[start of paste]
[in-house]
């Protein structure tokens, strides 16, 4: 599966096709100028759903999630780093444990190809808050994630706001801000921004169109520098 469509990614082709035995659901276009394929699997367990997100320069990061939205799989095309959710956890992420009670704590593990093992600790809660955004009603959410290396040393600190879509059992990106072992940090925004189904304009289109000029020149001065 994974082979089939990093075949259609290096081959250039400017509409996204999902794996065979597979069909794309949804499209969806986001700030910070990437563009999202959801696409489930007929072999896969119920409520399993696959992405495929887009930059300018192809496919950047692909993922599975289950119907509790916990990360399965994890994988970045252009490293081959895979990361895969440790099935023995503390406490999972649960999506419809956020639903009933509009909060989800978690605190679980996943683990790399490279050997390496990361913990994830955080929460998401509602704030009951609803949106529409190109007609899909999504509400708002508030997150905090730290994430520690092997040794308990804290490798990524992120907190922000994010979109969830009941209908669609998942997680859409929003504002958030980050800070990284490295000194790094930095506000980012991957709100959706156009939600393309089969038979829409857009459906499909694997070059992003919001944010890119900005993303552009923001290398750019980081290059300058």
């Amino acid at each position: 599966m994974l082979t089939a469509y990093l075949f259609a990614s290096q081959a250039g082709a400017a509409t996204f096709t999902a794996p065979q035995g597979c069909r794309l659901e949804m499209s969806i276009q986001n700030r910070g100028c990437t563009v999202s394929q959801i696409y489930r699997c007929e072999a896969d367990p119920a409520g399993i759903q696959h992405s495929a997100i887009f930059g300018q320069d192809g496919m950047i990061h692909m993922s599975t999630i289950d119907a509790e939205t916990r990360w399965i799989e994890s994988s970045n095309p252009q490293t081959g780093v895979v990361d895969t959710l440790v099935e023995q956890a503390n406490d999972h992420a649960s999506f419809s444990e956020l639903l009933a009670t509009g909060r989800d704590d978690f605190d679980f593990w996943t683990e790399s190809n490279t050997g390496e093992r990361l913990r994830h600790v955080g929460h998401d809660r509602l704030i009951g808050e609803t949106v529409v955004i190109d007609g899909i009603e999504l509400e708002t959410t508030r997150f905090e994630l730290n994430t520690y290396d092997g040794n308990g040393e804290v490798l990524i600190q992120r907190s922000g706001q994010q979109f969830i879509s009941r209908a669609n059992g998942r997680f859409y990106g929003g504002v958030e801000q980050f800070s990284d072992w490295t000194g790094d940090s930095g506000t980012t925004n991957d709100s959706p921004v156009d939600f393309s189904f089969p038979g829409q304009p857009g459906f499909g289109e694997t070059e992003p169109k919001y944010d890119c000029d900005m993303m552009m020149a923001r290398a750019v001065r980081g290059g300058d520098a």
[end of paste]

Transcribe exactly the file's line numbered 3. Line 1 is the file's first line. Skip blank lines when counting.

């Amino acid at each position: 599966m994974l082979t089939a469509y990093l075949f259609a990614s290096q081959a250039g082709a400017a509409t996204f096709t999902a794996p065979q035995g597979c069909r794309l659901e949804m499209s969806i276009q986001n700030r910070g100028c990437t563009v999202s394929q959801i696409y489930r699997c007929e072999a896969d367990p119920a409520g399993i759903q696959h992405s495929a997100i887009f930059g300018q320069d192809g496919m950047i990061h692909m993922s599975t999630i289950d119907a509790e939205t916990r990360w399965i799989e994890s994988s970045n095309p252009q490293t081959g780093v895979v990361d895969t959710l440790v099935e023995q956890a503390n406490d999972h992420a649960s999506f419809s444990e956020l639903l009933a009670t509009g909060r989800d704590d978690f605190d679980f593990w996943t683990e790399s190809n490279t050997g390496e093992r990361l913990r994830h600790v955080g929460h998401d809660r509602l704030i009951g808050e609803t949106v529409v955004i190109d007609g899909i009603e999504l509400e708002t959410t508030r997150f905090e994630l730290n994430t520690y290396d092997g040794n308990g040393e804290v490798l990524i600190q992120r907190s922000g706001q994010q979109f969830i879509s009941r209908a669609n059992g998942r997680f859409y990106g929003g504002v958030e801000q980050f800070s990284d072992w490295t000194g790094d940090s930095g506000t980012t925004n991957d709100s959706p921004v156009d939600f393309s189904f089969p038979g829409q304009p857009g459906f499909g289109e694997t070059e992003p169109k919001y944010d890119c000029d900005m993303m552009m020149a923001r290398a750019v001065r980081g290059g300058d520098a």